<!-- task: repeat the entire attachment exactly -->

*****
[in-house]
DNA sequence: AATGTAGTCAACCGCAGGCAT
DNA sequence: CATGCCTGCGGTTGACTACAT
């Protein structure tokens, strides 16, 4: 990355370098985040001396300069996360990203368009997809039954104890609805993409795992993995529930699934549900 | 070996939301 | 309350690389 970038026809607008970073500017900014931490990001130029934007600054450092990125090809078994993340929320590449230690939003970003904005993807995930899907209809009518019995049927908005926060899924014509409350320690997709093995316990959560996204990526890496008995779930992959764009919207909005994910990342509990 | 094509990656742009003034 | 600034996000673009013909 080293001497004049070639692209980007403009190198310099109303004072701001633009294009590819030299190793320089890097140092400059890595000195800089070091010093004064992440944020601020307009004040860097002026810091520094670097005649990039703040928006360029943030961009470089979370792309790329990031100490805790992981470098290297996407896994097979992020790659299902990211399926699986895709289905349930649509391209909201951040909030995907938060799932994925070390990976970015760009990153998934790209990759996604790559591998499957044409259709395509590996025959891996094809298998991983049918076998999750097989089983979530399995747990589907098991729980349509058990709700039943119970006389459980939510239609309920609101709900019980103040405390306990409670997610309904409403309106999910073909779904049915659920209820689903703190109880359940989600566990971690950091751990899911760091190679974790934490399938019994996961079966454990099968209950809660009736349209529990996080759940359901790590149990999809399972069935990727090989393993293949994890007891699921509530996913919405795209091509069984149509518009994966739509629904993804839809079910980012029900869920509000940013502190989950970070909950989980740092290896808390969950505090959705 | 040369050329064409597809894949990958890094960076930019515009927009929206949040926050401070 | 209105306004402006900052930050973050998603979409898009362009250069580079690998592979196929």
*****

[in-house]
DNA sequence: AATGTAGTCAACCGCAGGCAT
DNA sequence: CATGCCTGCGGTTGACTACAT
């Protein structure tokens, strides 16, 4: 990355370098985040001396300069996360990203368009997809039954104890609805993409795992993995529930699934549900 | 070996939301 | 309350690389 970038026809607008970073500017900014931490990001130029934007600054450092990125090809078994993340929320590449230690939003970003904005993807995930899907209809009518019995049927908005926060899924014509409350320690997709093995316990959560996204990526890496008995779930992959764009919207909005994910990342509990 | 094509990656742009003034 | 600034996000673009013909 080293001497004049070639692209980007403009190198310099109303004072701001633009294009590819030299190793320089890097140092400059890595000195800089070091010093004064992440944020601020307009004040860097002026810091520094670097005649990039703040928006360029943030961009470089979370792309790329990031100490805790992981470098290297996407896994097979992020790659299902990211399926699986895709289905349930649509391209909201951040909030995907938060799932994925070390990976970015760009990153998934790209990759996604790559591998499957044409259709395509590996025959891996094809298998991983049918076998999750097989089983979530399995747990589907098991729980349509058990709700039943119970006389459980939510239609309920609101709900019980103040405390306990409670997610309904409403309106999910073909779904049915659920209820689903703190109880359940989600566990971690950091751990899911760091190679974790934490399938019994996961079966454990099968209950809660009736349209529990996080759940359901790590149990999809399972069935990727090989393993293949994890007891699921509530996913919405795209091509069984149509518009994966739509629904993804839809079910980012029900869920509000940013502190989950970070909950989980740092290896808390969950505090959705 | 040369050329064409597809894949990958890094960076930019515009927009929206949040926050401070 | 209105306004402006900052930050973050998603979409898009362009250069580079690998592979196929």